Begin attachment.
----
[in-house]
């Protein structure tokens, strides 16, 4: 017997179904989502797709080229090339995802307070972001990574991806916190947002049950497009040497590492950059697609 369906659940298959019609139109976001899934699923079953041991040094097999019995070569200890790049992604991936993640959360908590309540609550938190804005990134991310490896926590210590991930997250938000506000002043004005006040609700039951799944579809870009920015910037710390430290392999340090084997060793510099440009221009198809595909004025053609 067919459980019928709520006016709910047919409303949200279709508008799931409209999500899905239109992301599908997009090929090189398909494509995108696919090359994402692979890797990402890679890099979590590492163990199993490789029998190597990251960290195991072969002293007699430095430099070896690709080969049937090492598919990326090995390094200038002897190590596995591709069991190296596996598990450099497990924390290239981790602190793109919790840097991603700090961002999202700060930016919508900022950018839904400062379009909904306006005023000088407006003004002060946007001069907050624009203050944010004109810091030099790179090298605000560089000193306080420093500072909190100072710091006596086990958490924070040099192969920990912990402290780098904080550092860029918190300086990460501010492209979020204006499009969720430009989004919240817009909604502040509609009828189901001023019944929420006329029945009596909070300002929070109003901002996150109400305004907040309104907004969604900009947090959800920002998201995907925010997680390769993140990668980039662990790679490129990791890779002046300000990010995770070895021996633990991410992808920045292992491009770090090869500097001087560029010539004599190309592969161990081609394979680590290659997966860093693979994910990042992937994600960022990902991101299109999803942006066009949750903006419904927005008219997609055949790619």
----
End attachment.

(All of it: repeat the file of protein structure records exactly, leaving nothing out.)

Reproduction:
[in-house]
């Protein structure tokens, strides 16, 4: 017997179904989502797709080229090339995802307070972001990574991806916190947002049950497009040497590492950059697609 369906659940298959019609139109976001899934699923079953041991040094097999019995070569200890790049992604991936993640959360908590309540609550938190804005990134991310490896926590210590991930997250938000506000002043004005006040609700039951799944579809870009920015910037710390430290392999340090084997060793510099440009221009198809595909004025053609 067919459980019928709520006016709910047919409303949200279709508008799931409209999500899905239109992301599908997009090929090189398909494509995108696919090359994402692979890797990402890679890099979590590492163990199993490789029998190597990251960290195991072969002293007699430095430099070896690709080969049937090492598919990326090995390094200038002897190590596995591709069991190296596996598990450099497990924390290239981790602190793109919790840097991603700090961002999202700060930016919508900022950018839904400062379009909904306006005023000088407006003004002060946007001069907050624009203050944010004109810091030099790179090298605000560089000193306080420093500072909190100072710091006596086990958490924070040099192969920990912990402290780098904080550092860029918190300086990460501010492209979020204006499009969720430009989004919240817009909604502040509609009828189901001023019944929420006329029945009596909070300002929070109003901002996150109400305004907040309104907004969604900009947090959800920002998201995907925010997680390769993140990668980039662990790679490129990791890779002046300000990010995770070895021996633990991410992808920045292992491009770090090869500097001087560029010539004599190309592969161990081609394979680590290659997966860093693979994910990042992937994600960022990902991101299109999803942006066009949750903006419904927005008219997609055949790619």